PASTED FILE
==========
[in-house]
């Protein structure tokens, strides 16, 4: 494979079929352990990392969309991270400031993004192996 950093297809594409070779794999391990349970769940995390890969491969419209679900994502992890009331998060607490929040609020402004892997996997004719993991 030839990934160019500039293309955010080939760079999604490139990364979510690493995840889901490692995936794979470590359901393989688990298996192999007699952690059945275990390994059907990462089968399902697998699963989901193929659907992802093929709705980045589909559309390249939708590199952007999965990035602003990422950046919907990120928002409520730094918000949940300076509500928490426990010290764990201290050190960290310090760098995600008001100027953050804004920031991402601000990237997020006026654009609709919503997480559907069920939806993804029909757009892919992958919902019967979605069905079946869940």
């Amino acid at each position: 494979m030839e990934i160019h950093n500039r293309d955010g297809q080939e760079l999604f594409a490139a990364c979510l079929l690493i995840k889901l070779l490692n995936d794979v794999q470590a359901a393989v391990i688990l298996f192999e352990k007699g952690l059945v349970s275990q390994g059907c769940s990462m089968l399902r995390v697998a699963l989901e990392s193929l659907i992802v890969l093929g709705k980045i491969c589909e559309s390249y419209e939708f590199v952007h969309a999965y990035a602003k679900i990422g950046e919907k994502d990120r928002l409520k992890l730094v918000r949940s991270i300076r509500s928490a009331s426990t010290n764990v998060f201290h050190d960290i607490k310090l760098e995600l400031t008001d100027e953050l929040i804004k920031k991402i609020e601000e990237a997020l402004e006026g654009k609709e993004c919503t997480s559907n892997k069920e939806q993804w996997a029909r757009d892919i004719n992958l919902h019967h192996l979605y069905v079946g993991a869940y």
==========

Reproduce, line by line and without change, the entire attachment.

[in-house]
């Protein structure tokens, strides 16, 4: 494979079929352990990392969309991270400031993004192996 950093297809594409070779794999391990349970769940995390890969491969419209679900994502992890009331998060607490929040609020402004892997996997004719993991 030839990934160019500039293309955010080939760079999604490139990364979510690493995840889901490692995936794979470590359901393989688990298996192999007699952690059945275990390994059907990462089968399902697998699963989901193929659907992802093929709705980045589909559309390249939708590199952007999965990035602003990422950046919907990120928002409520730094918000949940300076509500928490426990010290764990201290050190960290310090760098995600008001100027953050804004920031991402601000990237997020006026654009609709919503997480559907069920939806993804029909757009892919992958919902019967979605069905079946869940």
């Amino acid at each position: 494979m030839e990934i160019h950093n500039r293309d955010g297809q080939e760079l999604f594409a490139a990364c979510l079929l690493i995840k889901l070779l490692n995936d794979v794999q470590a359901a393989v391990i688990l298996f192999e352990k007699g952690l059945v349970s275990q390994g059907c769940s990462m089968l399902r995390v697998a699963l989901e990392s193929l659907i992802v890969l093929g709705k980045i491969c589909e559309s390249y419209e939708f590199v952007h969309a999965y990035a602003k679900i990422g950046e919907k994502d990120r928002l409520k992890l730094v918000r949940s991270i300076r509500s928490a009331s426990t010290n764990v998060f201290h050190d960290i607490k310090l760098e995600l400031t008001d100027e953050l929040i804004k920031k991402i609020e601000e990237a997020l402004e006026g654009k609709e993004c919503t997480s559907n892997k069920e939806q993804w996997a029909r757009d892919i004719n992958l919902h019967h192996l979605y069905v079946g993991a869940y």